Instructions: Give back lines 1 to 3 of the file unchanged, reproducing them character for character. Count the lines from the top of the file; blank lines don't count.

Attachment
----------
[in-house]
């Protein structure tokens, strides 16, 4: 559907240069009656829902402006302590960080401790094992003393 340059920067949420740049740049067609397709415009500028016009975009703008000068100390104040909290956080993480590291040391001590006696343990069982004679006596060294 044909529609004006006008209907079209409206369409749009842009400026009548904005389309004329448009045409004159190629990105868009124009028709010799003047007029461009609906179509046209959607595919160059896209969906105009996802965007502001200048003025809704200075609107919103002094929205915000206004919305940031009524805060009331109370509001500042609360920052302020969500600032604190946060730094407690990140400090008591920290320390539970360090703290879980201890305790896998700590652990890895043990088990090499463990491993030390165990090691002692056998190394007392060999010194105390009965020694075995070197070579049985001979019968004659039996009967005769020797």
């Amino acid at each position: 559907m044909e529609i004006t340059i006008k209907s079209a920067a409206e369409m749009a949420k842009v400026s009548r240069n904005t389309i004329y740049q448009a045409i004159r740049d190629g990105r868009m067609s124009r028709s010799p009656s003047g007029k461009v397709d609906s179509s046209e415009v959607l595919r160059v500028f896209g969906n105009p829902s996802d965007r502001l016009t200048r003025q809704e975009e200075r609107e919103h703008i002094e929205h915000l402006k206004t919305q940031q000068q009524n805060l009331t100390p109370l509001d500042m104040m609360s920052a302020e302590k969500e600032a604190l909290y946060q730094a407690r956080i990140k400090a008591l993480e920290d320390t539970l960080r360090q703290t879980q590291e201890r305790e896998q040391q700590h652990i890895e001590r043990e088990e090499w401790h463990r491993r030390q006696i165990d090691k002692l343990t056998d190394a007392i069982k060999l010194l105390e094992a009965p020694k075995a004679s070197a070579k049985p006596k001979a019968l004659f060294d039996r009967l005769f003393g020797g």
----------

[in-house]
């Protein structure tokens, strides 16, 4: 559907240069009656829902402006302590960080401790094992003393 340059920067949420740049740049067609397709415009500028016009975009703008000068100390104040909290956080993480590291040391001590006696343990069982004679006596060294 044909529609004006006008209907079209409206369409749009842009400026009548904005389309004329448009045409004159190629990105868009124009028709010799003047007029461009609906179509046209959607595919160059896209969906105009996802965007502001200048003025809704200075609107919103002094929205915000206004919305940031009524805060009331109370509001500042609360920052302020969500600032604190946060730094407690990140400090008591920290320390539970360090703290879980201890305790896998700590652990890895043990088990090499463990491993030390165990090691002692056998190394007392060999010194105390009965020694075995070197070579049985001979019968004659039996009967005769020797």
């Amino acid at each position: 559907m044909e529609i004006t340059i006008k209907s079209a920067a409206e369409m749009a949420k842009v400026s009548r240069n904005t389309i004329y740049q448009a045409i004159r740049d190629g990105r868009m067609s124009r028709s010799p009656s003047g007029k461009v397709d609906s179509s046209e415009v959607l595919r160059v500028f896209g969906n105009p829902s996802d965007r502001l016009t200048r003025q809704e975009e200075r609107e919103h703008i002094e929205h915000l402006k206004t919305q940031q000068q009524n805060l009331t100390p109370l509001d500042m104040m609360s920052a302020e302590k969500e600032a604190l909290y946060q730094a407690r956080i990140k400090a008591l993480e920290d320390t539970l960080r360090q703290t879980q590291e201890r305790e896998q040391q700590h652990i890895e001590r043990e088990e090499w401790h463990r491993r030390q006696i165990d090691k002692l343990t056998d190394a007392i069982k060999l010194l105390e094992a009965p020694k075995a004679s070197a070579k049985p006596k001979a019968l004659f060294d039996r009967l005769f003393g020797g």